Originally published on Fri April 17, 2015 8:05 pm

The first president of National Public Radio has died. Don Quayle was 84 years old. He had a long career in public broadcasting — both television and radio. NPR's Susan Stamberg reflects on his impact.

Don Quayle gave me my first radio job. It was the early '60s and he was head of the Educational Radio Network — the precursor of NPR — a skinny little network of 12 East Coast stations that developed a daily drive-time news show. He hired me to help produce it. When this national network arose, he was an obvious choice to run it.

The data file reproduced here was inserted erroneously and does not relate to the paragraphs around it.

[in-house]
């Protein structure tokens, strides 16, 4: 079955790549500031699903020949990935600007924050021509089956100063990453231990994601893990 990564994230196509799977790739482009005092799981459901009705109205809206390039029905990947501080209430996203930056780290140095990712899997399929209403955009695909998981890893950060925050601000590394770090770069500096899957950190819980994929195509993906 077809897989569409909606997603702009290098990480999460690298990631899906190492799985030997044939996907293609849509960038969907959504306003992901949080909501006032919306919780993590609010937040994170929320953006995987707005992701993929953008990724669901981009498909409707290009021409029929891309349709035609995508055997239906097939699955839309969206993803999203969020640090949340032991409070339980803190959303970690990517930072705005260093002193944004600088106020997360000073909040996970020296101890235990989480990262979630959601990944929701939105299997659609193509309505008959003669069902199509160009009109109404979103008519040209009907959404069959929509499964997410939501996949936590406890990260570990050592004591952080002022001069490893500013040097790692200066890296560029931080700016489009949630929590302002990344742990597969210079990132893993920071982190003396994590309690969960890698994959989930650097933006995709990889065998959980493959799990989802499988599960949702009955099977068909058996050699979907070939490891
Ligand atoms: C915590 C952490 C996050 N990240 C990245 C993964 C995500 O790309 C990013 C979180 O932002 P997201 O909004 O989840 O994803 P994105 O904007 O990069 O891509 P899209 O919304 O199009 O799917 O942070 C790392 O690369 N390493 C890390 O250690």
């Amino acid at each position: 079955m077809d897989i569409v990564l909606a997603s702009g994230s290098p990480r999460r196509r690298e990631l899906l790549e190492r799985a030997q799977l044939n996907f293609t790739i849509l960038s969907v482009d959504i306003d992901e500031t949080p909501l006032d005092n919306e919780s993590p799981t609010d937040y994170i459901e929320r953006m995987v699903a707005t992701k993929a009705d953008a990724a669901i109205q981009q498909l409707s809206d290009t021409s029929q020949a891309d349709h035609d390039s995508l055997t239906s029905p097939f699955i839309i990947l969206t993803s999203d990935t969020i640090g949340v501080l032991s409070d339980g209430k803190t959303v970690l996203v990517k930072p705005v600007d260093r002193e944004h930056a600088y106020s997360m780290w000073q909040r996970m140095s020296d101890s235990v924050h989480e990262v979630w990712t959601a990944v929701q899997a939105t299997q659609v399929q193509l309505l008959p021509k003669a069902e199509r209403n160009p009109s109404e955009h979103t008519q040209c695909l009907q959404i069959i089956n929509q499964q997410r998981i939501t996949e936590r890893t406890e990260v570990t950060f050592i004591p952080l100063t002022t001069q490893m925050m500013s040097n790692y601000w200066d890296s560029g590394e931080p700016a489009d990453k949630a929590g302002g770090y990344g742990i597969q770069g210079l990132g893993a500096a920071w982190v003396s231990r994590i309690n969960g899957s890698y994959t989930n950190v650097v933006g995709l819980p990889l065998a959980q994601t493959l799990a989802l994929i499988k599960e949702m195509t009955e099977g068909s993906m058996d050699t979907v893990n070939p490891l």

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The Salt
2:58 pm
Fri April 17, 2015

Running A Marathon? How To Eat and Drink So You Don't Hit The Wall

Performance nutrition experts recommend stopping at all the hydration stations for a quick fill-up of a sports drink to replenish the glycogen that's being burned during a marathon.
iStockphoto

Elite runners know the drill. When you run a marathon, you've got to consume extra amounts of carbohydrate — either from food or energy gels or energy drinks — in order to go the distance.

And if you don't fuel up enough? You may hit the wall during the big event, which, believe me, is pretty miserable.

The wall comes on abruptly. Suddenly your legs feel like lead. And then you're woozy.

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Around the Nation